Recently, we’ve been inundated with so much sad and disturbing news involving refugees, especially those from Muslim-majority countries. But over the past few days, a cookbook of all things has us feeling hopeful and excited.
Last year, a catering company called Eat Offbeat launched in New York City. The company's three goals were to provide New Yorkers with a unique food experience that is "off-the-beaten-path," create jobs for home cooks with refugee status, and demonstrate the value that refugees bring to America. Now, Eat Offbeat is creating a cookbook with all those same goals in mind, and anyone can help bring it to life.
According to the Kickstarter page for Eat Offbeat: The Cookbook, the book will feature 80 recipes from over 20 chefs who also happen to be refugees. These chefs have come to the United States from over 15 different country, and it's not just dishes they're sharing. Each recipe will be accompanied by a stories about the chef's personal connection to the dish and details about their culture and cuisine. With Eat Offbeat: The Cookbook, you'll be able to cook foods from Nepal to Syria, Algeria to Venezuela, and learn a lot along the way. Along with classic staples passed down for generations, the cookbook will also include fusion recipes that these refugees created in their own kitchens, all of which demonstrate the blending of cultures that America is all about.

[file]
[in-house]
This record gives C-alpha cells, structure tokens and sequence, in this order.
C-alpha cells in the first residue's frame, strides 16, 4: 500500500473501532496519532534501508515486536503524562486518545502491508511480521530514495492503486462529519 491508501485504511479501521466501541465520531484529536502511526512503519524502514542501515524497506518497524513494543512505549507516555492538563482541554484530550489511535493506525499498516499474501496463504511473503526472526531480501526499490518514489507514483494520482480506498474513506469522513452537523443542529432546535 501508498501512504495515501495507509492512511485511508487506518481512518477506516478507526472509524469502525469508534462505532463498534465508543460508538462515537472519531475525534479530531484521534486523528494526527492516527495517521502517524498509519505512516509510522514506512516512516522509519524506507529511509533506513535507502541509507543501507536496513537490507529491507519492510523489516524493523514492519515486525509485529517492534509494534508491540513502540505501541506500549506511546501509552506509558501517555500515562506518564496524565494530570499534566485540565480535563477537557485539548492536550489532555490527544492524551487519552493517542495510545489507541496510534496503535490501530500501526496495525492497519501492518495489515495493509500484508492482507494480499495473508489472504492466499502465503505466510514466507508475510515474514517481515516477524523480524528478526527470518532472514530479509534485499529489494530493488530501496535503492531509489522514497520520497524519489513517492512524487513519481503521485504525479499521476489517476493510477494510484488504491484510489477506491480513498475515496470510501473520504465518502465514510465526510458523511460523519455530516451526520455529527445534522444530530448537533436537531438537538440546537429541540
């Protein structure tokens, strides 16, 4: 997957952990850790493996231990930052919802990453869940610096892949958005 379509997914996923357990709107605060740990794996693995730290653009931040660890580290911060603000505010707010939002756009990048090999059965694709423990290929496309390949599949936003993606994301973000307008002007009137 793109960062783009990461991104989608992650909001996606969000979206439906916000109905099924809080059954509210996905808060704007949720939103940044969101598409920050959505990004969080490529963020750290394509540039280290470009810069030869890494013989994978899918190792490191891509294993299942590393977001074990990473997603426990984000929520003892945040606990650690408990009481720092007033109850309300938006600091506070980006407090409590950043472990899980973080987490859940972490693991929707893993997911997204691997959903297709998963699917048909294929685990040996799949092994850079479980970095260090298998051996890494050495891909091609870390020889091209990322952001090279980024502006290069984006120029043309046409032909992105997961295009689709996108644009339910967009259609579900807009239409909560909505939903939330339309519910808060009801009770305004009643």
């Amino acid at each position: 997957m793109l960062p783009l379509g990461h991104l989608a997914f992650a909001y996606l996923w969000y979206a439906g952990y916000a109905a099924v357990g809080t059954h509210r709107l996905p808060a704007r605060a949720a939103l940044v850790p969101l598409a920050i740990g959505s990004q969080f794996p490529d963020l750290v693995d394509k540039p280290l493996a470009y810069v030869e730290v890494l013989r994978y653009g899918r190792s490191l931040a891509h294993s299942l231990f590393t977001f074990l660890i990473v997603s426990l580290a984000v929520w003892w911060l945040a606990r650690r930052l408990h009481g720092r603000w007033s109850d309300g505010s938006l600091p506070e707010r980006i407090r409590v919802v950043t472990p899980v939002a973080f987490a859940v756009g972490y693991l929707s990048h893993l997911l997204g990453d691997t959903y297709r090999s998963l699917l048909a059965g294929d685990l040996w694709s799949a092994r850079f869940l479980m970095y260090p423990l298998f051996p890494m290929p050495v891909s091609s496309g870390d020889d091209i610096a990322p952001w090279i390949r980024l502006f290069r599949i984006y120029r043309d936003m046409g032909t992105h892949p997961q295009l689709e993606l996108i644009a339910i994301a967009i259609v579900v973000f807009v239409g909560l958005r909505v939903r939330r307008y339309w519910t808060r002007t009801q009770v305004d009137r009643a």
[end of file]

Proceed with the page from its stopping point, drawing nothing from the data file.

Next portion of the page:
One of the most exciting things about Eat Offbeat: The Cookbook is that 10% of proceeds will go to the International Rescue Committee, and remaining profits from the Kickstarter campaign will go toward hiring and training more refugees. So, it's the perfect gift for adventurous cooks, who want to do some good.
To receive a copy of the cookbook when it's published next year, pledge $30 or more on the Kickstarter page. With 23 days to go, the campaign is a little less than $5,000 away from reaching its $50,000 fundraising goal. Eat Offbeat's founders put it best when they wrote, "Now, More than ever, we need to stand united across all communities. There has never been a better way to learn and appreciate other cultures than by eating the food. Food is our universal language."